15. bugize

    bugize Member

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    the tlc can be loaded through the top as well as the front,the mark2 is front only,the mark 2 comes with a blower,tlc doesnt,stove will be in the basement so....will the tlc be ok without the blower?....i like the looks of the mark2 but the practical part of me is leaning towards the tlc and pay the extra for the blower...total for each..tlc...about 2250 with blower installed....mark2 is about 2000 installed...like i have stated before...if the mark2 could go 2-3 days without emptying the ashes i would get that one cause it does have the blower as standard...but like the other posts and the dealer said,if i am to heat 24/7 with it...better off with the tlc....i think thats how i will go...if i happen to hesitate again...i wont bug you guys...i'll just flip a coin....LOL!...thanks again to everyone....better to hear it from people with experiance than from a brochure!
  16. HarryBack

    HarryBack New Member

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    Harman dealer here......from the sales end.....

    Not alot of difference when you look at the numbers, except the TLC2000 will burn wood as well, and you can cook your burgers on it! At least with the TLC, you have the option of burning both wood or coal. That being said, we sell many times more MarkII than the TLC2000. Go figure.

    Blowers? You can get a blower with either stove. Id recommend one, as it'll get the air moving well, not totally radiant.

    2-3 days without emptying ashes? Not thrilled with that one. Id make it a habit of emptying the ashes once a day if burning coal, and shaking down twice, but not overshaking. Just a little bit! If you overshake, you'll lose your ash bed, you'll be burning right on top of the grates, which could burn them out or warp them. You should find that you can "ignore" a coal fire more than wood. It takes a year or so to learn how to burn coal if you were a wood burner, less time if you werent a wood-burner. You dont burn coal like you do wood....a different mind-set. The key to burning coal is to not overtend it. Put enough coal on to get it burning, shake is A LITTLE BIT twice a day, empty your ashes once a day, and refill as needed. Good Luck!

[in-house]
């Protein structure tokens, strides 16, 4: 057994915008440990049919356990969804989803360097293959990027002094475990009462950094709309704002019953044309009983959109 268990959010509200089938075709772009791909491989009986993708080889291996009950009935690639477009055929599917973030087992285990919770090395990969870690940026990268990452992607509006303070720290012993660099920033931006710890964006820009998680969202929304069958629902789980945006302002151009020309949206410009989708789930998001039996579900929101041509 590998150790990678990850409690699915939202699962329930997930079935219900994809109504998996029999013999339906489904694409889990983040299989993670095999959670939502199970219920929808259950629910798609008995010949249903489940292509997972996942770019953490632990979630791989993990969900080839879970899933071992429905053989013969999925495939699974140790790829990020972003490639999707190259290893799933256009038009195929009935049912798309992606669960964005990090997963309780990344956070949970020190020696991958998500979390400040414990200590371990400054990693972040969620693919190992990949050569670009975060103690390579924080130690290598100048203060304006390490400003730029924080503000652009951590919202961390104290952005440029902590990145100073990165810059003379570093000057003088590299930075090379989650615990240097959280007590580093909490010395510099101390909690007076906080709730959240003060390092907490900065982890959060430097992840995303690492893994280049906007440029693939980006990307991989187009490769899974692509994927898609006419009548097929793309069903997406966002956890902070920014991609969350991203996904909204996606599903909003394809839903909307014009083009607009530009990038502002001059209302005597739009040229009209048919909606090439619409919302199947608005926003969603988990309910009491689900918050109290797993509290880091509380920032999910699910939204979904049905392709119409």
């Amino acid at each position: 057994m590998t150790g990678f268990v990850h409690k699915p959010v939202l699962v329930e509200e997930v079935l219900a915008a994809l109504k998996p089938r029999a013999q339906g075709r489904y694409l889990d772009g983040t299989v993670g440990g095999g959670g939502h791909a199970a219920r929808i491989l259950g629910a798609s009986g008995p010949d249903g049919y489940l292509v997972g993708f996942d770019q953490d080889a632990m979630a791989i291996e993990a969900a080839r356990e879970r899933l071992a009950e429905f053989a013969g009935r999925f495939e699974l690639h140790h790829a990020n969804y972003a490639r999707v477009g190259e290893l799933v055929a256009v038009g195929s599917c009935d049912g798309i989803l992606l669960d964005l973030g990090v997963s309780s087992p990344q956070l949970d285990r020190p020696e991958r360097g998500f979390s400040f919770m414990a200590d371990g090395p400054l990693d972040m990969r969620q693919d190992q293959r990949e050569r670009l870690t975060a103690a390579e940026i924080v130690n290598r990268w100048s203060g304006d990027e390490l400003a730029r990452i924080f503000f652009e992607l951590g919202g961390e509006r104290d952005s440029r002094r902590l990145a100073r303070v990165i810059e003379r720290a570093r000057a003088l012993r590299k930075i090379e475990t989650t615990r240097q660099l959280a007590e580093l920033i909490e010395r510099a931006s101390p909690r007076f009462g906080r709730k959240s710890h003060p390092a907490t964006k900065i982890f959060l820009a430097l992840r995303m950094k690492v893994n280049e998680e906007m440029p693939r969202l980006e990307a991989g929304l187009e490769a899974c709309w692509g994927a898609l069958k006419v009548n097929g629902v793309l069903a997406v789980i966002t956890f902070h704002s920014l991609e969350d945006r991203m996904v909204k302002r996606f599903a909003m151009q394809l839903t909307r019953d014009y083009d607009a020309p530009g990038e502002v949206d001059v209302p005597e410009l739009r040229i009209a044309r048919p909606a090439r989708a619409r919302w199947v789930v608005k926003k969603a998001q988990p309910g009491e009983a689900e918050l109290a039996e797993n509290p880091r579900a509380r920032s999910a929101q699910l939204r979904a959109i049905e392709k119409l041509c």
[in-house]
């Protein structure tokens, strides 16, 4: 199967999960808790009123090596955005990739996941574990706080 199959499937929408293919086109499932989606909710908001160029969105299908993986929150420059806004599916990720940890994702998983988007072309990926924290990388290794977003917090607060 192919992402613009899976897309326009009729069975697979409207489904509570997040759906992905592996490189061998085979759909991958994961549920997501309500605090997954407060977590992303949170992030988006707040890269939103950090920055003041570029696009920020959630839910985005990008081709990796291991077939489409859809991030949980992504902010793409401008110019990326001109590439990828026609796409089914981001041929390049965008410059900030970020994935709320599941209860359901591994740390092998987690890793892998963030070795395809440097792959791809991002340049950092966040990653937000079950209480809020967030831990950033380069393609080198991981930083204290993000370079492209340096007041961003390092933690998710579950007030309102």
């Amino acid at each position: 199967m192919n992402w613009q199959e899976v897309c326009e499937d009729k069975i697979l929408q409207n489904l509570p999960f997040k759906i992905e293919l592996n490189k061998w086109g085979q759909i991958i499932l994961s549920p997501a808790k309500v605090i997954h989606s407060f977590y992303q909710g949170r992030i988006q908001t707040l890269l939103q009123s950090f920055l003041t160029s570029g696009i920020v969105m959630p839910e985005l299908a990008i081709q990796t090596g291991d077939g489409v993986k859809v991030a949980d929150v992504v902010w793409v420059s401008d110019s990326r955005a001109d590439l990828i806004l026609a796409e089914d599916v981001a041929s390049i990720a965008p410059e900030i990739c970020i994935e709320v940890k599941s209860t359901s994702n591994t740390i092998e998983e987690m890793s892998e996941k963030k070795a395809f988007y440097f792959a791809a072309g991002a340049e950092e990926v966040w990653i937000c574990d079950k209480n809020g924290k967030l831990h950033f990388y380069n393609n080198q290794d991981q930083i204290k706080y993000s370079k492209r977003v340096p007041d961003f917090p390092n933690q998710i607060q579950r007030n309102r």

17. wg_bent

    wg_bent Minister of Fire

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    1550 for a stoker? That's a great price. I do believe you get what you pay for, and I wonder where the cost cuts are in stoker stove that cost the same as my wood stove. How reliable are they?

    This could start a thread hijack, so I don't want it to...MSG...if it starts looking like that I'll repost in a new thread.
  18. bugize

    bugize Member

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    i wonder,is the reason you sell more mark2s is because it is designed for coal only?...meaning,does it burn coal more efficent than does the tlc?..i have been told buy the dealer up here,and people on here it should burn for 18-20 hrs...do you support that as well?i think it will be different for me to heat with coal,i am a wood burner...have most all my life but i have had alot of people give me tips on here,plus i have seen posts on the nepa site,and i think i may be able to get the handle on it....eventually...lol! i am more concerned with getting it right to go all day without going out.....about 15 hrs.
  19. HarryBack

    HarryBack New Member

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    I guess its possible to get a burn that long, just not probable or realistic. Sure, you can pinch it down so its barely burning, but how much heat are you gonna get out of it? I maintain that 18-20 hours isnt a realistic burn for someone who is relying on the stove for most of his/her heat. Id say more likely youd fill it twice a day. When you get up b4 you leave for work, empty the ashes, give the grates a shake, top it off with fuel. When you get home b4 you go to bed, give it the grates a little shake, top it off. You never want it to get so low it wont relight with new fuel. Many advantages to coal, but harder to get started than wood. And again, forget all youve learned in your years of burning wood....coal is different. Id say, I guess, that if you were never gonna burn wood again, go to the MarkII, but if you feel at some point you will burn wood, then go to the TLC2000. Another reason folks might buy the MarkII is because of the looks....I think its a better looking stove than the TLC2000.